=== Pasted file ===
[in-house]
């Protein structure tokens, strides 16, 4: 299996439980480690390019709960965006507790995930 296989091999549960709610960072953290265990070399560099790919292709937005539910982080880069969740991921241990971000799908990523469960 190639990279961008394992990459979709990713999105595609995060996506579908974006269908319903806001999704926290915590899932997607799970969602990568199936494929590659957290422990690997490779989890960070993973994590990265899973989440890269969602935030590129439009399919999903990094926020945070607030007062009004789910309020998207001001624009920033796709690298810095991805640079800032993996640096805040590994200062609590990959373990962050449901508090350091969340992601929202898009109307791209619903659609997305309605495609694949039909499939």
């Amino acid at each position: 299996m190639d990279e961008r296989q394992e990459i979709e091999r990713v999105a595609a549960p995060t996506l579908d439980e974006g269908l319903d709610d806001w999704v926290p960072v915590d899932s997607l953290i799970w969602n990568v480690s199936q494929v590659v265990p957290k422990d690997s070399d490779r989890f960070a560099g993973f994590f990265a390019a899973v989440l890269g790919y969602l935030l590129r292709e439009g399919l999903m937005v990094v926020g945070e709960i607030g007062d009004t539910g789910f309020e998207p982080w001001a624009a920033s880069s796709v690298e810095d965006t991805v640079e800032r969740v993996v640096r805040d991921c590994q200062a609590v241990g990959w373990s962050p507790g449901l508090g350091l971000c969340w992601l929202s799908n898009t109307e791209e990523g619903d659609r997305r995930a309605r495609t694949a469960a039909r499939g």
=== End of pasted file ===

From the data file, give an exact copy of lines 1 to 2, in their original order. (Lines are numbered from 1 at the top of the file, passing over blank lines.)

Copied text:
[in-house]
């Protein structure tokens, strides 16, 4: 299996439980480690390019709960965006507790995930 296989091999549960709610960072953290265990070399560099790919292709937005539910982080880069969740991921241990971000799908990523469960 190639990279961008394992990459979709990713999105595609995060996506579908974006269908319903806001999704926290915590899932997607799970969602990568199936494929590659957290422990690997490779989890960070993973994590990265899973989440890269969602935030590129439009399919999903990094926020945070607030007062009004789910309020998207001001624009920033796709690298810095991805640079800032993996640096805040590994200062609590990959373990962050449901508090350091969340992601929202898009109307791209619903659609997305309605495609694949039909499939």